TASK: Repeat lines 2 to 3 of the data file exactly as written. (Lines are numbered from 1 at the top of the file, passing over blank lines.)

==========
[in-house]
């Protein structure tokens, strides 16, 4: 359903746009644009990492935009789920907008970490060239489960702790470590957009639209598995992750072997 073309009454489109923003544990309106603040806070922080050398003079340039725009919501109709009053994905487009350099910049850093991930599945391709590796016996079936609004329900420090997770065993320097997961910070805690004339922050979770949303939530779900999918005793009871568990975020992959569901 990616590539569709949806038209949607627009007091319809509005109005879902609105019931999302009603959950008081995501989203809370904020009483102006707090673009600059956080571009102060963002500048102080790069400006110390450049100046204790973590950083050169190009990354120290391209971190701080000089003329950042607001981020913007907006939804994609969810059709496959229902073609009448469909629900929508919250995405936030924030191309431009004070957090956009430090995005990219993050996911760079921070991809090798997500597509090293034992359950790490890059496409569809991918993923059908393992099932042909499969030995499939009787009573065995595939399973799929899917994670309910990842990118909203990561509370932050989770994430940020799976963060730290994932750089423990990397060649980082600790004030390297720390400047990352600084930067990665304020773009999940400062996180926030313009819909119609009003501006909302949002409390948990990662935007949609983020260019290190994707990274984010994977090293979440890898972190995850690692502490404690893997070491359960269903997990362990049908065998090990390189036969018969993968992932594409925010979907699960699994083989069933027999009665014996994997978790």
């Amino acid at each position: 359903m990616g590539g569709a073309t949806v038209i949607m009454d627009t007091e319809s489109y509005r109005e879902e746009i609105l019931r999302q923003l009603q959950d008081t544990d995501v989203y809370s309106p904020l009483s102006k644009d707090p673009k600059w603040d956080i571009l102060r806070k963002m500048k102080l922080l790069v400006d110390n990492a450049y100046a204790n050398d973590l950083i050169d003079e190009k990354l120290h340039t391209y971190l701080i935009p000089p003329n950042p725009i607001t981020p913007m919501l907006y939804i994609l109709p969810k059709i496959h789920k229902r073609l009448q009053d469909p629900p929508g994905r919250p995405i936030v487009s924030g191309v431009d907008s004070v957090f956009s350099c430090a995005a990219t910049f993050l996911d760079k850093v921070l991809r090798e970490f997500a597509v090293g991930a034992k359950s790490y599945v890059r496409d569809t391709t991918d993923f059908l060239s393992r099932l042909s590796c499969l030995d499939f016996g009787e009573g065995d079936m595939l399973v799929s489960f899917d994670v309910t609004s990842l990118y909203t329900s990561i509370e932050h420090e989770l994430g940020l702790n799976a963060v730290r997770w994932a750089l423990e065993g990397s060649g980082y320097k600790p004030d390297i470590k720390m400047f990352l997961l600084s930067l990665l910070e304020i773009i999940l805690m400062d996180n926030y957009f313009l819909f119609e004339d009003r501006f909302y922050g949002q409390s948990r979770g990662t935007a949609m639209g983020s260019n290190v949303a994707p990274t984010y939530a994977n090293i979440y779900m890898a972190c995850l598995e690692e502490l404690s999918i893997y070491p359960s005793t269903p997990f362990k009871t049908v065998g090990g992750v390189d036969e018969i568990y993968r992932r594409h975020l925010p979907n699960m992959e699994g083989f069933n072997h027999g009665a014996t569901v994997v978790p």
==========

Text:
């Protein structure tokens, strides 16, 4: 359903746009644009990492935009789920907008970490060239489960702790470590957009639209598995992750072997 073309009454489109923003544990309106603040806070922080050398003079340039725009919501109709009053994905487009350099910049850093991930599945391709590796016996079936609004329900420090997770065993320097997961910070805690004339922050979770949303939530779900999918005793009871568990975020992959569901 990616590539569709949806038209949607627009007091319809509005109005879902609105019931999302009603959950008081995501989203809370904020009483102006707090673009600059956080571009102060963002500048102080790069400006110390450049100046204790973590950083050169190009990354120290391209971190701080000089003329950042607001981020913007907006939804994609969810059709496959229902073609009448469909629900929508919250995405936030924030191309431009004070957090956009430090995005990219993050996911760079921070991809090798997500597509090293034992359950790490890059496409569809991918993923059908393992099932042909499969030995499939009787009573065995595939399973799929899917994670309910990842990118909203990561509370932050989770994430940020799976963060730290994932750089423990990397060649980082600790004030390297720390400047990352600084930067990665304020773009999940400062996180926030313009819909119609009003501006909302949002409390948990990662935007949609983020260019290190994707990274984010994977090293979440890898972190995850690692502490404690893997070491359960269903997990362990049908065998090990390189036969018969993968992932594409925010979907699960699994083989069933027999009665014996994997978790």
């Amino acid at each position: 359903m990616g590539g569709a073309t949806v038209i949607m009454d627009t007091e319809s489109y509005r109005e879902e746009i609105l019931r999302q923003l009603q959950d008081t544990d995501v989203y809370s309106p904020l009483s102006k644009d707090p673009k600059w603040d956080i571009l102060r806070k963002m500048k102080l922080l790069v400006d110390n990492a450049y100046a204790n050398d973590l950083i050169d003079e190009k990354l120290h340039t391209y971190l701080i935009p000089p003329n950042p725009i607001t981020p913007m919501l907006y939804i994609l109709p969810k059709i496959h789920k229902r073609l009448q009053d469909p629900p929508g994905r919250p995405i936030v487009s924030g191309v431009d907008s004070v957090f956009s350099c430090a995005a990219t910049f993050l996911d760079k850093v921070l991809r090798e970490f997500a597509v090293g991930a034992k359950s790490y599945v890059r496409d569809t391709t991918d993923f059908l060239s393992r099932l042909s590796c499969l030995d499939f016996g009787e009573g065995d079936m595939l399973v799929s489960f899917d994670v309910t609004s990842l990118y909203t329900s990561i509370e932050h420090e989770l994430g940020l702790n799976a963060v730290r997770w994932a750089l423990e065993g990397s060649g980082y320097k600790p004030d390297i470590k720390m400047f990352l997961l600084s930067l990665l910070e304020i773009i999940l805690m400062d996180n926030y957009f313009l819909f119609e004339d009003r501006f909302y922050g949002q409390s948990r979770g990662t935007a949609m639209g983020s260019n290190v949303a994707p990274t984010y939530a994977n090293i979440y779900m890898a972190c995850l598995e690692e502490l404690s999918i893997y070491p359960s005793t269903p997990f362990k009871t049908v065998g090990g992750v390189d036969e018969i568990y993968r992932r594409h975020l925010p979907n699960m992959e699994g083989f069933n072997h027999g009665a014996t569901v994997v978790p």